By Sam Khosravifard
In the past 40 days alone, seven rare Persian leopards (Panthera pardus saxicolor) have been killed or injured by poachers, food poisoning and cars, according to Iranian media reports.
The destiny of the leopard most recently harmed illustrates the cruelty of these incidents. The wretched cat was found in a forested area in the north of Iran with one front leg cut off by a foot-snare trap. After transporting the large male to a veterinary center, radiography showed that he was suffering from more than 50 small pellets and bullets scattered throughout its body and could not move due to spiral cord damage. There is no hope that the leopard’s condition will improve, according to an interview with its wildlife veterinarian.
The Persian leopard, as one of the mascots of the Sochi Olympics, is the largest member of the cat family in Iran. Due to differences in local environmental conditions there is a lot of variation in both the size and coloration of these animals. The type that inhabits the northern regions of Iran, specifically the montane forests of the Caspian region, is one of the largest leopards in the world. Its height at shoulder can measure up to 75 centimeters with a weight of up to 60-90 kg, according to the Encyclopedia Iranica. The Persian leopard is officially considered an endangered subspecies included on the Red List of the International Union for Conservation of Nature and Natural Resources (IUCN).
Despite being a flagship species, there is no reliable data about the population size, mortality or fertility rate of this powerful cat. In 2002, an article published in the journal, Zoology in the Middle East, guesstimated that 550-850 individual leopards inhabited Iran, which is known as one of the strongholds for most of the remaining members of the subspecies. According to some reports, the population of the Persian leopard has drastically declined across its range, mainly because of the decimation or disappearance of ungulates, which are its main food source. And food scarcity increases the potential for conflict between humans and leopards.
A survey published in Proceedings of the International Annual Symposium on Sustainability Science and Management showed that 71 Persian leopards were killed by illegal hunting or poisoned between 2007 and 2011 (12 of the cats have been killed in the last 11 months alone, according to Iranian media), but such surveys only capture the tip of the iceberg. The actual number of killings is much higher than reported.
Some national NGOs of Iran received technical and financial aid from international counterparts in order to carry out studies focusing on the Persian leopard. Some attempts at camera-trapping were carried out in order to estimate the population size of the leopard in different protected and non-protected areas. Also, awareness-raising programs have been conducted to increase local people’s attention to the role of the leopard in local ecosystems. For instance, an NGO investigated and reported that seven leopards inhabit the Bamu National Park in the Fars Province of Iran. The NGO also educated students who live in villages surrounding the park about the importance of saving the big, spotted cat. One of the important roles that the leopard plays is controlling the population size of Indian crested porcupine, the biggest rodent in Iran, and wild boar, which might become pests of agriculture.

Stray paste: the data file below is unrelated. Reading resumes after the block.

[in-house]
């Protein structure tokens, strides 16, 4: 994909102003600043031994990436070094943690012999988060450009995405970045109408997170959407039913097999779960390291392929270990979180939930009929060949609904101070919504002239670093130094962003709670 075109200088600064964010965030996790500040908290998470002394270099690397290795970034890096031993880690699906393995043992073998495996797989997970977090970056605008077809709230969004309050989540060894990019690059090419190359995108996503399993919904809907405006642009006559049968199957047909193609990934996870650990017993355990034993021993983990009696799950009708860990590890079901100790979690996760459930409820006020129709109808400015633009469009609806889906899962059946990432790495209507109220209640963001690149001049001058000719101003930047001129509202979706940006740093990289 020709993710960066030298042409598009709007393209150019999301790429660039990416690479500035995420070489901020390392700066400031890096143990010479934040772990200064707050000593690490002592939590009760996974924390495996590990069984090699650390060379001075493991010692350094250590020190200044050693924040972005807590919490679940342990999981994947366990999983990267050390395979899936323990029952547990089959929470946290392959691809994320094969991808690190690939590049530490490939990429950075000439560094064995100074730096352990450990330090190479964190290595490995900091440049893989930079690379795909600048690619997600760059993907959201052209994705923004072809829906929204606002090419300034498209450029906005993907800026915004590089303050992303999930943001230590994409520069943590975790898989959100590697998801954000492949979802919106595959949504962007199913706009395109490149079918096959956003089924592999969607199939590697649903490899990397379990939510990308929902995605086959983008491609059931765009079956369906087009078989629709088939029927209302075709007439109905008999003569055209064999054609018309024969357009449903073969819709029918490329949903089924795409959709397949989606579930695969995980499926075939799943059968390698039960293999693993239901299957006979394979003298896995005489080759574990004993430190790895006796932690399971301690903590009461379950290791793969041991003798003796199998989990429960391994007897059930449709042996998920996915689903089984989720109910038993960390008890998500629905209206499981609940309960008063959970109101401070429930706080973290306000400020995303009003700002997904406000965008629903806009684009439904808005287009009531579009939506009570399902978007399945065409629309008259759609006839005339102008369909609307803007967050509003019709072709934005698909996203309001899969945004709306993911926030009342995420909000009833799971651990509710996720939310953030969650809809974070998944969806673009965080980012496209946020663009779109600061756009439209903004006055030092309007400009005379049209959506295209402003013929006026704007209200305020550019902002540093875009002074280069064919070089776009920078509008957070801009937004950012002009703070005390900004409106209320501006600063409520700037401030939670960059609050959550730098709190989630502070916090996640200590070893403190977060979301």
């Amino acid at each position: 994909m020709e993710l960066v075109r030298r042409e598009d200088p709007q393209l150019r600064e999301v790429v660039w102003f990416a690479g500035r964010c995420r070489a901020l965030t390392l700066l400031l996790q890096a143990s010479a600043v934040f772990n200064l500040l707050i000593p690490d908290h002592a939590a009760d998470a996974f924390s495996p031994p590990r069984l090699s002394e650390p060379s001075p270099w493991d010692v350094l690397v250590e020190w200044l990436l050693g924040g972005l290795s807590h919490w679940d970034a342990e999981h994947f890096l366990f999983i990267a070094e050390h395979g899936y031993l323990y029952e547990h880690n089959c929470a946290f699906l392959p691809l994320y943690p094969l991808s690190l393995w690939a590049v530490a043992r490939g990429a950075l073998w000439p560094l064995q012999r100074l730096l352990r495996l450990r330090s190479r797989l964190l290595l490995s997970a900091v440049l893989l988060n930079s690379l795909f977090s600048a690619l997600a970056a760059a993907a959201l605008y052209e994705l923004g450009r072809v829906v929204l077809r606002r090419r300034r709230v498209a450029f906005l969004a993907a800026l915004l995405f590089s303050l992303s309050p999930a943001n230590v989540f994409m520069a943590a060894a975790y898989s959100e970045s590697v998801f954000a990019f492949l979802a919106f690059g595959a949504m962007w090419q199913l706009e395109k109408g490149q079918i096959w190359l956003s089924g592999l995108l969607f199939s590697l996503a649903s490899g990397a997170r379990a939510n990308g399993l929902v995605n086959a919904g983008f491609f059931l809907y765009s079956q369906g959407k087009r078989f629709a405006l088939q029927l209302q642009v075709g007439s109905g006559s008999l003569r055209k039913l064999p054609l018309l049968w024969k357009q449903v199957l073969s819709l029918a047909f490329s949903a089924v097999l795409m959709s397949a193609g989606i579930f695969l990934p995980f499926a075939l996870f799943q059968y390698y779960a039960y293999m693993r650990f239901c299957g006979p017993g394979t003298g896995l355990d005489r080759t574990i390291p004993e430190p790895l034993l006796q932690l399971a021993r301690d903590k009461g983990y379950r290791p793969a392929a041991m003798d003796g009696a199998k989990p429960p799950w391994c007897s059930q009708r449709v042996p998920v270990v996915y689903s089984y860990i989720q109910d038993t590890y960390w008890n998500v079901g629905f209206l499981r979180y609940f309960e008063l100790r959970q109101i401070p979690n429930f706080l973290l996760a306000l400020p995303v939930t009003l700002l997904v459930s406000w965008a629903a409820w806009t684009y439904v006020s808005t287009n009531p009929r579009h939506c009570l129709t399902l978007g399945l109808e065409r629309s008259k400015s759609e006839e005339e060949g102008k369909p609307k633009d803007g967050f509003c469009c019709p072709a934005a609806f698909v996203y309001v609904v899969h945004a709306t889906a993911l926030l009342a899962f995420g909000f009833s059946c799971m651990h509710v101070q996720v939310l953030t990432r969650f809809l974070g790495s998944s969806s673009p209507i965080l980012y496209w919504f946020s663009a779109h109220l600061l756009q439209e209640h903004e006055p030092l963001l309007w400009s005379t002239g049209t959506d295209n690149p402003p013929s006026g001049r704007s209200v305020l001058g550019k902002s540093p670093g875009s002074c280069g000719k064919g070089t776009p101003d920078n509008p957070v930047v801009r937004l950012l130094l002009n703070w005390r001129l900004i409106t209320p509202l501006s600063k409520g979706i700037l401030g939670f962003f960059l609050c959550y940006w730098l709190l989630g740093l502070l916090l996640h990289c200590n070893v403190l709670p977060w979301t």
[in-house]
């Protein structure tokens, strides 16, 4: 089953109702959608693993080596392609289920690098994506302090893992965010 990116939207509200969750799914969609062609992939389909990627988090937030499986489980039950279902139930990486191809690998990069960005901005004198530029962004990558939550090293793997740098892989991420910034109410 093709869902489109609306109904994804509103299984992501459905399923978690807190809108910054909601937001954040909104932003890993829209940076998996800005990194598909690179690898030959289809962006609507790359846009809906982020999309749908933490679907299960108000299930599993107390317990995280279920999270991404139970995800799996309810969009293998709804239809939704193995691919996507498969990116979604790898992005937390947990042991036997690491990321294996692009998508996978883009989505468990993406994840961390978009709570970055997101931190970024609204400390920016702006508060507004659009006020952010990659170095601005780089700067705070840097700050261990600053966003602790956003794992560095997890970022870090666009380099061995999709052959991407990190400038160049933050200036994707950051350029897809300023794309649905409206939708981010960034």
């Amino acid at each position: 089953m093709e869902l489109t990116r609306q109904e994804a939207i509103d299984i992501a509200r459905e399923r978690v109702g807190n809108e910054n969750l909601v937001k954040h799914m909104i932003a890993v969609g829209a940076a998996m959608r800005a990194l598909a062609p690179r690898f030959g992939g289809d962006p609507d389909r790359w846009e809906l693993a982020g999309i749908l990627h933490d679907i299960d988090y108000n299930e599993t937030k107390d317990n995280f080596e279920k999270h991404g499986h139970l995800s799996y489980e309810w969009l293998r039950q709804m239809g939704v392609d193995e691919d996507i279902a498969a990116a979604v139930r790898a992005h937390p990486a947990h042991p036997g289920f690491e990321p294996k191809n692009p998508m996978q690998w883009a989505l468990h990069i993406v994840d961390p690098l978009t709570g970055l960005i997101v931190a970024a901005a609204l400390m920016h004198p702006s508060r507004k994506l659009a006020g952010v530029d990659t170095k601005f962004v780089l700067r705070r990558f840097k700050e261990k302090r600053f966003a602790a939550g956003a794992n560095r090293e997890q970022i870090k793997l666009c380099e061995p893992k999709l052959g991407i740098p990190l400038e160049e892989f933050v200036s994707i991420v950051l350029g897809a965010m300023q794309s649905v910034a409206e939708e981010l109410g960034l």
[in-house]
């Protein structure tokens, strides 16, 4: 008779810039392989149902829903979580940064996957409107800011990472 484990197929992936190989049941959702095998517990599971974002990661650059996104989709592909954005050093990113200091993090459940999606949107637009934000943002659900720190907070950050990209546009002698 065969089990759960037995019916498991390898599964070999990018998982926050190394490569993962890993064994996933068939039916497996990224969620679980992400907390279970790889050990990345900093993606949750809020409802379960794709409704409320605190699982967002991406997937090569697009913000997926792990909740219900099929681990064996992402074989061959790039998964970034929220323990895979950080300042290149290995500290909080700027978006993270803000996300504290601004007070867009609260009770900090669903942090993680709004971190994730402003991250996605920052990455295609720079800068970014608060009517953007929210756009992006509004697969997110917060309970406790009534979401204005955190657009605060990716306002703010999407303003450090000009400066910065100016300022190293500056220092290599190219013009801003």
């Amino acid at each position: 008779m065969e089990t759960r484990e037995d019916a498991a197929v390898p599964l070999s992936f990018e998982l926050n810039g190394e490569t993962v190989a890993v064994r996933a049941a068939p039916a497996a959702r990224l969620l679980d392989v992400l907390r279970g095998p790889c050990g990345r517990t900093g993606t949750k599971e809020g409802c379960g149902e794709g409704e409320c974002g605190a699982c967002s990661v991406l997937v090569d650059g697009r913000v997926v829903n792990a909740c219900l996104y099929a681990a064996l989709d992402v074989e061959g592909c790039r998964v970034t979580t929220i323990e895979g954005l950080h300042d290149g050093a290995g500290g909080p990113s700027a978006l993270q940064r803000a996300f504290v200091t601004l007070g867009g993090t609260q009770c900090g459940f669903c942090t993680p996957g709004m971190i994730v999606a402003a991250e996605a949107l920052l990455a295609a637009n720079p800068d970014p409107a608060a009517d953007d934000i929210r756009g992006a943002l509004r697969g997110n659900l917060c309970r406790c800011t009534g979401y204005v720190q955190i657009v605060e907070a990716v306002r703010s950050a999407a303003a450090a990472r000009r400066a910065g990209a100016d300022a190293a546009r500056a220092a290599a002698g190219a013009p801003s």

Recently, the Cat Specialist Group of IUCN assisted the Department of Environment of Iran (DoE) in the compilation of a booklet, titled “Conservation Cats of Iran – a roadmap to a comprehensive approach for the conservation of the indigenous cat species of the I.R. Iran.” The effort involved all Iranian NGOs focusing on the conservation of wild cats. Despite many useful hints regarding the collection of different types of data (via observations, genetics, camera-trapping and so on), there is no mention in the booklet on how to use or analyze the gathered data. It should be noted, however, that conservation and management plans cannot be implemented without reliable results derived from sound data analysis.
The DoE is the main government organization responsible for protecting and conserving wild animals, according to game and fishery law. It is clear that implementation of any conservation plan requires monitoring data regarding the target species, such as direct or indirect observation, and killed or alive sightings. However, it seems that the DoE has no systematic recording database to keep track of the number and type of leopard deaths, which include car crash, deliberate poisoning, or illegal hunting.
It may well be that the DoE has, in fact, gathered and recorded this data, but they are not available for public access due to lack of transparency in the government. This is regrettable because spatiotemporal analysis of data collected about killed leopards could provide realistic insights about the causes and circumstances behind these incidents. More specifically, results of such analysis could reveal critical spots and regions where human-species conflicts concentrate. Instead of the DoE, a few NGOs are gathering these data with the aim of identifying main zones of conflict.
Apparently, the fate of the Persian leopard depends on the outcomes of NGO efforts, on one hand, and on the application of derived analysis outcomes by the DoE, on the other hand. Hence, an important future consideration is how far the government organization continues to cooperate with non-governmental organizations in the effort to save these majestic cats.